Restaurant Review Mu­seum Hill Café

Pasatiempo - - NEWS - Alex Heard

The web­site menu for the Mu­seum Hill Café doesn’t quite match what you see when you’re there, which turns out to be a good thing. This restaurant serves de­li­cious food, and in fact, there’s even more of it to choose from than its on­line pres­ence would lead you to be­lieve.

On the web­site, for in­stance, there’s no men­tion of the ex­ten­sive brunch menu we were shown dur­ing a re­cent week­end visit. It listed four ap­peal­ing cock­tails (all made with hard-liquor sub­sti­tutes like sake and wine), four ap­pe­tiz­ers — among them, one of the best starters I’ve had in years — and eight en­trées, in­clud­ing crispy polenta with egg, a frit­tata, and steak and eggs. These of­fer­ings, along with lengthy menu sec­tions de­voted to soups, ap­pe­tiz­ers, sand­wiches, sal­ads, “Mu­seum Hill spe­cial­ties” (a mix of apps and en­trées), a long wine list, and desserts, make for one of the most en­tic­ing menus in the city. It’s also af­ford­able, with prices for most dishes rang­ing between $11.95 and $13.95. No sin­gle food style dom­i­nates, but many dishes are up­dated vari­a­tions of Mex­i­can and North­ern New Mex­ico clas­sics, such as en­chi­ladas Suizas, bur­ri­tos, chicken mole, tostadas, tacos, and flau­tas.

The café sits on the Mu­seum Hill up­per deck, po­si­tioned mid­way between the Mu­seum of In­ter­na­tional Folk Art and the Mu­seum of In­dian Arts and Cul­ture. Look east be­fore go­ing in and you’ll see Ata­laya. In­side, look west through big pic­ture win­dows and you’ll get a good view of the Je­mez Moun­tains. The in­te­rior is spa­cious and only mod­er­ately loud, even when the place is filled to ca­pac­ity. The mod­ern decor, sturdy wood tables, com­fort­able padded chairs, track light­ing, and wall art make for a sooth­ing over­all ex­pe­ri­ence.

Dur­ing a brunch trip with a group of four, we or­dered cof­fee, tea ( hot and iced), and an un­usual Bloody Mary, made with sake in­stead of vodka. The tomato mix was very good — re­fresh­ing and spicy, with just enough horse­rad­ish. Opin­ions were di­vided on whether sake worked as a liquor sub­sti­tute, but I thought it was a sub­tle and ef­fec­tive choice.

Ev­ery­one de­voured the ap­pe­tizer, a ter­rific corn cus­tard cov­ered with mildly hot poblano sauce. The cus­tard (which else­where might be called corn pud­ding) was a sa­vory, unusu­ally creamy rect­an­gle slathered with a light green sauce and topped with slices of av­o­cado. We also tried the At­lantic smoked salmon ap­pe­tizer, which fea­tured bagel pieces, crème fraîche, thin slices of smoked salmon, red onion, tomato, and ca­pers. It was good stuff all around, ex­cept for the toma­toes, which were the generic kind you usu­ally get in cold-weather months.

I tried the frit­tata, which was a lit­tle dull. This no-crust baked egg dish con­tained chopped pieces of as­para­gus and tomato with crispy slices of ba­con on top. It ar­rived warm rather than hot, and the tex­ture through­out seemed a lit­tle tough. Every­thing else we or­dered got high marks. The duck flau­tas — a blend of shred­ded smoked duck and melted cheese in­side fried, rolled tor­tillas — car­ried the rich taste of fresh sage. The crisp polenta with egg had a nice un­der­cur­rent of red chile. I didn’t sam­ple the chicken mole, but the din­ing com­pan­ion who or­dered it — a mole buff — gave it an A. For dessert, we shared a slice of pis­ta­chio-and-car­damom cream pie. It was ex­cep­tional: A nice crust was topped by a sweet, fluffy, creamy mix blended with car­damom and toasted pis­ta­chios.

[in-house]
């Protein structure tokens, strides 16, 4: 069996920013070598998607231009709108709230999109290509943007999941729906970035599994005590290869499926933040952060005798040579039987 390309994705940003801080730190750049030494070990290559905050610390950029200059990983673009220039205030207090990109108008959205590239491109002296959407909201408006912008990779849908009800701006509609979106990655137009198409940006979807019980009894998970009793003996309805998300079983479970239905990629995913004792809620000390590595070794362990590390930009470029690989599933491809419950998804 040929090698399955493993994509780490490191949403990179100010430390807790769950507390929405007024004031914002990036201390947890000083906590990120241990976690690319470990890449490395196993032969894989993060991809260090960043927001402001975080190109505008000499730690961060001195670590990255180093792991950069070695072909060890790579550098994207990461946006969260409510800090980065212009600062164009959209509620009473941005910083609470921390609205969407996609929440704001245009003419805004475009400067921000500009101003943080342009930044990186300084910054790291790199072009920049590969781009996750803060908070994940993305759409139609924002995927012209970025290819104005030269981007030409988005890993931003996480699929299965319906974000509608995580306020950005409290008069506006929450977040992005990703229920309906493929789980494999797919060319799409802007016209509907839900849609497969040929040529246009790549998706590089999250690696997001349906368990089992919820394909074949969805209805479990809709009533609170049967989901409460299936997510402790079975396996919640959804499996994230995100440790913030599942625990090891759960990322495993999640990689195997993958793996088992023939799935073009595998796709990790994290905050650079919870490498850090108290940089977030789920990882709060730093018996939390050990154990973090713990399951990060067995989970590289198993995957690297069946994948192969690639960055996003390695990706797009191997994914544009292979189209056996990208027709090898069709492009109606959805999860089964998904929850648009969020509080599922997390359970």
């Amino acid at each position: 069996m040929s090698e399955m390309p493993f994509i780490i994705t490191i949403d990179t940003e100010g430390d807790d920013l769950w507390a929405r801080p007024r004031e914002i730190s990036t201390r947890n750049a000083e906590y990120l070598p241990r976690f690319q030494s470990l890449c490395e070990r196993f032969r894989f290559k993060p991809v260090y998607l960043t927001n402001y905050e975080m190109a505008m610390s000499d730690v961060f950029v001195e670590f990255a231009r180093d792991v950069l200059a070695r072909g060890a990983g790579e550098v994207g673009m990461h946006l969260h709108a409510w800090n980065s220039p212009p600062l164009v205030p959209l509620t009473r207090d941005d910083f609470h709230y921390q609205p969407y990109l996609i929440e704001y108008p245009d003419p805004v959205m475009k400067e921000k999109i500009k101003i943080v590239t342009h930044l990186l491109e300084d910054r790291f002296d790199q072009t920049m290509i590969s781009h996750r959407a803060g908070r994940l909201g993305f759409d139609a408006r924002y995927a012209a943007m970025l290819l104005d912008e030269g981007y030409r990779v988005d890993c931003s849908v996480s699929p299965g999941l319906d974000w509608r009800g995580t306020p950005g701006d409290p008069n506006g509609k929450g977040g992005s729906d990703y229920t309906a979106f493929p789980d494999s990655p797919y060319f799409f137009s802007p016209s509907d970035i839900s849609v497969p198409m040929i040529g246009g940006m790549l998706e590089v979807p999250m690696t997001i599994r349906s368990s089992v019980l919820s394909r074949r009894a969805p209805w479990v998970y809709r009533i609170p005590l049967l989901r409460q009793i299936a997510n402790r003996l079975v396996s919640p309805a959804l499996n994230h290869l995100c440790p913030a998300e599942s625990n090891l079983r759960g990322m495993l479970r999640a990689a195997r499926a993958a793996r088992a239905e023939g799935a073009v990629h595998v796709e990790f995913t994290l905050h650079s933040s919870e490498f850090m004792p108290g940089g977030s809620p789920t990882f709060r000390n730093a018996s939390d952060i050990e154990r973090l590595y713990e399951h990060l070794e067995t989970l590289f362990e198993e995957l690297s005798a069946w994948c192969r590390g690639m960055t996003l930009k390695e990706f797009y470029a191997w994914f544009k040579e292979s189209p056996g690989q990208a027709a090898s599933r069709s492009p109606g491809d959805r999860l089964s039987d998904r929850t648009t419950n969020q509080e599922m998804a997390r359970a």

Dur­ing a sec­ond trip, we tried an­other mem­o­rable ap­pe­tizer: mush­room taquitos. These were larger than stan­dard restaurant taquitos — an ar­ray of rolled, crispy corn tor­tillas filled with a drip­ping, gooey blend of sautéed mush­rooms, melted cheese, and onion. They were ac­com­pa­nied by an ex­cel­lent red chile dip­ping sauce. I had a green chile cheese­burger, served on a soft rec­tan­gu­lar bun. The green chile sauce was a first-rate blend that was hot­ter than I ex­pected. We also tried a tuna melt and were not so keen on it. The gray­ish tuna salad was served on dense pieces of bread that had been toasted on a grill too long and were thus par­tially scorched.

Don’t take that gripe to mean much. What I liked about this place is that ev­ery dish uses good in­gre­di­ents, and the kitchen is try­ing hard to cre­ate some­thing special that won’t empty your wal­let. That’s a win­ning com­bi­na­tion.

These of­fer­ings, along with lengthy menu sec­tions de­voted to soups, ap­pe­tiz­ers, sand­wiches, sal­ads, “Mu­seum Hill spe­cial­ties” (a mix of apps and en­trées), a long wine list, and desserts, make for one of the most en­tic­ing menus in the city.

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